If you have an innovative idea for a type 1 diabetes research project, we have an innovative way of getting it funded.
Around the world, people affected by the disease are eager to find solutions for type 1 diabetes and are looking to bold,
bright scientists like you for answers. We facilitate the connection between donors and scientists.
Early-career scientists from post-doctoral fellows to assistant professors, or equivalent, whose work is focused on type 1 diabetes in the U.S. and who have not yet received NIH funding as Principal Investigator (PI), are invited to apply. Receipt of pre- or post-doctoral fellowships, Career Development Awards (including NIH K-series) or listing as any title other than PI on an awarded grant does not exclude applicants.
There are two Request for Application (RFA) periods annually:
1. January 1 – March 31
2. July 1 – September 30
If you apply during RFA 1, you will be notified regarding the status of your application by July 1st. If you apply during RFA 2, you will be notified by December 31st.
Grants range from $25,000 up to $75,000 for one year. Scientists will receive 100% of the funds raised.
Approved applicants will receive half of the funds for their project within 3-6 months of applying and the other half of funds over the span of the research project timeline. For more details about submitting your project, click here.
Our Application Process Has Three Phases:
Dr. Sangeeta Dhawan, University of California, Los Angeles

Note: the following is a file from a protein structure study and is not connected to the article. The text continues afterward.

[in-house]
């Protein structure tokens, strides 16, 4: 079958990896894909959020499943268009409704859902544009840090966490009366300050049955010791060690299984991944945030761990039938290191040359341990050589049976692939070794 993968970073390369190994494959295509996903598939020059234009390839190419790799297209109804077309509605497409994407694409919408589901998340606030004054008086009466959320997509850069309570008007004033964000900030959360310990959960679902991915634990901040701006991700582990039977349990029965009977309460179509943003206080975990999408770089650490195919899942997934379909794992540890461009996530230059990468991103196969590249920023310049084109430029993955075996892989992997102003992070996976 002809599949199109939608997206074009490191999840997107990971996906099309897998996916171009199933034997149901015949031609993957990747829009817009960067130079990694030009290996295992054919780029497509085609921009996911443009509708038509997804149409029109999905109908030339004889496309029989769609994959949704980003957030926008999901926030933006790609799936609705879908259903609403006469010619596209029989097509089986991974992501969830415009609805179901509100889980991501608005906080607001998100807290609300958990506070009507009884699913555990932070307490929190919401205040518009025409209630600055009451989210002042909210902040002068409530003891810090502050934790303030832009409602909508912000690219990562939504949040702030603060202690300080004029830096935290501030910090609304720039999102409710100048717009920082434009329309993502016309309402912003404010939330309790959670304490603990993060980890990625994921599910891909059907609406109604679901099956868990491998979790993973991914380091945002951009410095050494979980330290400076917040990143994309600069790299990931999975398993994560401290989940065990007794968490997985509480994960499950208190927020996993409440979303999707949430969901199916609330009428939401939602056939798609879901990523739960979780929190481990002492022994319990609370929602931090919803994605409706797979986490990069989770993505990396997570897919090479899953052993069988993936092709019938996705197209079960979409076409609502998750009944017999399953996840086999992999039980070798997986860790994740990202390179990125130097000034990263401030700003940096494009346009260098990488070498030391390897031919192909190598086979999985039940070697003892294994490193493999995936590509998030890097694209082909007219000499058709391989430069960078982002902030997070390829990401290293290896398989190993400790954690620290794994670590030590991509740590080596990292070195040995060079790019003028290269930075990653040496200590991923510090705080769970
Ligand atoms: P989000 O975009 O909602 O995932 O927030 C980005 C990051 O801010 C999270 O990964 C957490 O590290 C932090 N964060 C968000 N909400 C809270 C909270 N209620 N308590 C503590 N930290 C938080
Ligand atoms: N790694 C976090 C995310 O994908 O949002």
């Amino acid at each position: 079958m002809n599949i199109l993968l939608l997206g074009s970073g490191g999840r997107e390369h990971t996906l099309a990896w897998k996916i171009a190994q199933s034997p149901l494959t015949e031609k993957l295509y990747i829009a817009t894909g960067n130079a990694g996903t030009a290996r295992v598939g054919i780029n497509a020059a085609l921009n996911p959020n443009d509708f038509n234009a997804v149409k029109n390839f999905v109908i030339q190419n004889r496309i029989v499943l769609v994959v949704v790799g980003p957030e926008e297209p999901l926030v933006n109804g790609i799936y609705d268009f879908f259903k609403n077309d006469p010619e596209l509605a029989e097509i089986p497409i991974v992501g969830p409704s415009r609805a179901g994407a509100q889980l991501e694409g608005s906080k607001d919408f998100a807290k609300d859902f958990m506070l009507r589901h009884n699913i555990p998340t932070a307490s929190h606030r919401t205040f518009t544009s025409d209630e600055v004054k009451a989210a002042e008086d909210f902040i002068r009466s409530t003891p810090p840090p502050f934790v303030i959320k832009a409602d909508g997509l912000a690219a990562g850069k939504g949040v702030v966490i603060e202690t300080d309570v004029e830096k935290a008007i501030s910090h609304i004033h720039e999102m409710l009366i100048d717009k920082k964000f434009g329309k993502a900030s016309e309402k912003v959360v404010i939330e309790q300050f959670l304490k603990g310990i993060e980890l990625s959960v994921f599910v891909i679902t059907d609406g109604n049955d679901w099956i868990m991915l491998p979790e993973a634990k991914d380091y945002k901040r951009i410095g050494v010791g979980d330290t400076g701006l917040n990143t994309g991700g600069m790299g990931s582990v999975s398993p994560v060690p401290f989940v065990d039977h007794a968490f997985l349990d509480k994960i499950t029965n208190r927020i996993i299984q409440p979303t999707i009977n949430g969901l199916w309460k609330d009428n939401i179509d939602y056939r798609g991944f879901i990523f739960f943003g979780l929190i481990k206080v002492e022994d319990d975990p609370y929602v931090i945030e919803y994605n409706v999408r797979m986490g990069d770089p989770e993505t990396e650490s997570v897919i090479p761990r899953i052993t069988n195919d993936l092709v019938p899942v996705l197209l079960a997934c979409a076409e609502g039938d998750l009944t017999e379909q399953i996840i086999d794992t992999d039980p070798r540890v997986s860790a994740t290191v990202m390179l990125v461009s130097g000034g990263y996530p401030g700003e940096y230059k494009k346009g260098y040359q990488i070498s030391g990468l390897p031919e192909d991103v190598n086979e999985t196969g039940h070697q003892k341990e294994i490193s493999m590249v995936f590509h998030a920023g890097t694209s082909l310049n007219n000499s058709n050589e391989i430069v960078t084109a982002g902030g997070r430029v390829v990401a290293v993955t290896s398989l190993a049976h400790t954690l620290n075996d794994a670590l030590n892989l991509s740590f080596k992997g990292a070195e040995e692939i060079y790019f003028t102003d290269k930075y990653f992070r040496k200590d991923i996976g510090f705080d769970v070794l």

“It was a pleasure working with the Diabetes Research Connection. This was one of the fastest reviews!!
I thank the Diabetes Research Connection for their support, reviews and feedback. The comments on the pre-proposal were very helpful in refining and clarifying my thoughts and experimental plan, and the input provided by the Layperson Committee on my video helped me produce something with a much stronger chance of attracting potential donors. I am delighted to have received this opportunity.”
Project: “Making More and Better Insulin Producing Cells”
Dr. Todd Brusko, University of Florida
Incredibly grateful for the funding we received
“Thanks to the Diabetes Research Connection, I was able to undertake my investigation, ‘Can we engineer a patient’s immune cells to stop the autoimmune attack that causes type 1 diabetes?’ The Brusko lab is incredibly grateful for the $50,000 we received to drive this exciting research project forward.”
Project: “Nanoparticle-coupled Tregs for the Treatment of Type 1 Diabetes”